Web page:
sIt is impossible,” he says, “for us to become acquainted with the early history of the ideas received through the organs of sense, so as accurately to distinguish such as are immediately consequent on the affection of the organ, and such as are owing to the corrections of experience; and we ought therefore to express our opinions on this subject with diffidence.” He professes to state only what appears to him, after the nicest examination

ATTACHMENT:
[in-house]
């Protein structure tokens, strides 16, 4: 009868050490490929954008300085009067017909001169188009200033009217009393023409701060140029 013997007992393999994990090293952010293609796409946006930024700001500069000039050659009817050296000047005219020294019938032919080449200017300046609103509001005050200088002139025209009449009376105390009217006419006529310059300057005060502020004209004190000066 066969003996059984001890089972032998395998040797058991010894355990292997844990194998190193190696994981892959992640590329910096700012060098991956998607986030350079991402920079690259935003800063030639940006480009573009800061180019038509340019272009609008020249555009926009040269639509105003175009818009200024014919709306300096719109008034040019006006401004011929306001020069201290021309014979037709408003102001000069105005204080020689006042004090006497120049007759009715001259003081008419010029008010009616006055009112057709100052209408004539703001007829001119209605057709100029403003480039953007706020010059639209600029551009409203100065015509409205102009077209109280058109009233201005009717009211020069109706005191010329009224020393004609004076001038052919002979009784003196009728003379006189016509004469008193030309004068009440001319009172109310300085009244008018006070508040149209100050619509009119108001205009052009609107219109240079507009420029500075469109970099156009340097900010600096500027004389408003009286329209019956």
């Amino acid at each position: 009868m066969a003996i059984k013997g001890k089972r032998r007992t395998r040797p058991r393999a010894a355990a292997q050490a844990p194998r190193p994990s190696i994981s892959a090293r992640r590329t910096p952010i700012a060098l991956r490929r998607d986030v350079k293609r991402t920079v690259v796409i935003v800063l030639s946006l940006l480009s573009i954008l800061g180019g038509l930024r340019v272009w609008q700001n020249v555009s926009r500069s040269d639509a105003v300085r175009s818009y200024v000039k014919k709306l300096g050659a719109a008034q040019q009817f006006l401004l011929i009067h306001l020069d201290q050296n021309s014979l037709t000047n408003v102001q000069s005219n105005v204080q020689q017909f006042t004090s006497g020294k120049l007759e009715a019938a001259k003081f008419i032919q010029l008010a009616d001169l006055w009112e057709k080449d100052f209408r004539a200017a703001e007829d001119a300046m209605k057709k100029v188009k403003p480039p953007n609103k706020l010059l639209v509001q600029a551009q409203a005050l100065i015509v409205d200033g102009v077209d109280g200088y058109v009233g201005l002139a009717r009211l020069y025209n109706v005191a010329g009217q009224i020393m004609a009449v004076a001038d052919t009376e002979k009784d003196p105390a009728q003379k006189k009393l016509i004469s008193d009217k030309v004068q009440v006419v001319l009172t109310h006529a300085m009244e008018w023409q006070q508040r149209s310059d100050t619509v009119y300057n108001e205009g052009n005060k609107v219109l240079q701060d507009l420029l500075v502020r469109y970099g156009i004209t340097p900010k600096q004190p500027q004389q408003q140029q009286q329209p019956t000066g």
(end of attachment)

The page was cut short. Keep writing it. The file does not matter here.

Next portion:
he can make, the true theory of perception. It is with some hesitation, that we attempt to comprise within the narrow limits to which we have restricted ourselves, the results of his refined and ingenious speculations on this part of his subject. It is probable, he thinks, that our belief in an external world is derived in many instances from associations transferred from sense to sense; and that the instances in which it is primary, that is, immediately consequent on our sensations, are fewer than has been supposed. The qualities of bodies, generally, supposed to be made known to us by the sense of touch, are extension, magnitude, divisibility, roughness, smoothness, hardness, figure, motion. He reduces all, except motion, to two; resistance and extension. These are not made known to us as qualities of objects without, by the sense of touch merely; this gives us the simple tactual sensation or feeling, peculiar to the organ; and this is all that rightly belongs to it, as the sensation of colour is all that rightly belongs to the organ of sight, till it has received the aid of experience and the other senses. It is by the combined action of this siinple tactual sensation, the use of the muscles, (which Brown calls another sense) and experience, that we become acquainted with the primary qualities of matter. The first motion an infant makes, is accompanied with a certain feeling, which is the consequence of his willing the motion; but if, on attempting the action again, he meets with something which impedes it, he has the feeling of resistance, which he perceives was not caused, as that of motion was, by any thing in his own mind, and he thus gets the idea of something without-a cause not originating in himself; and thus, (as Brown evidently believes,) arises our notion of an external world. The repeated use of the muscles, causes a succession of feelings; and this succession suggests, that is involves the idea of time and of divisibility. Time is length, not metaphorically, but literally; therefore the idea of extension also will be obtained from this source; if the idea of resistance be added, we have, by this union, the very notion of matter; viz. that which has parts, which resists our efforts to grasp it, and which is without ourselves.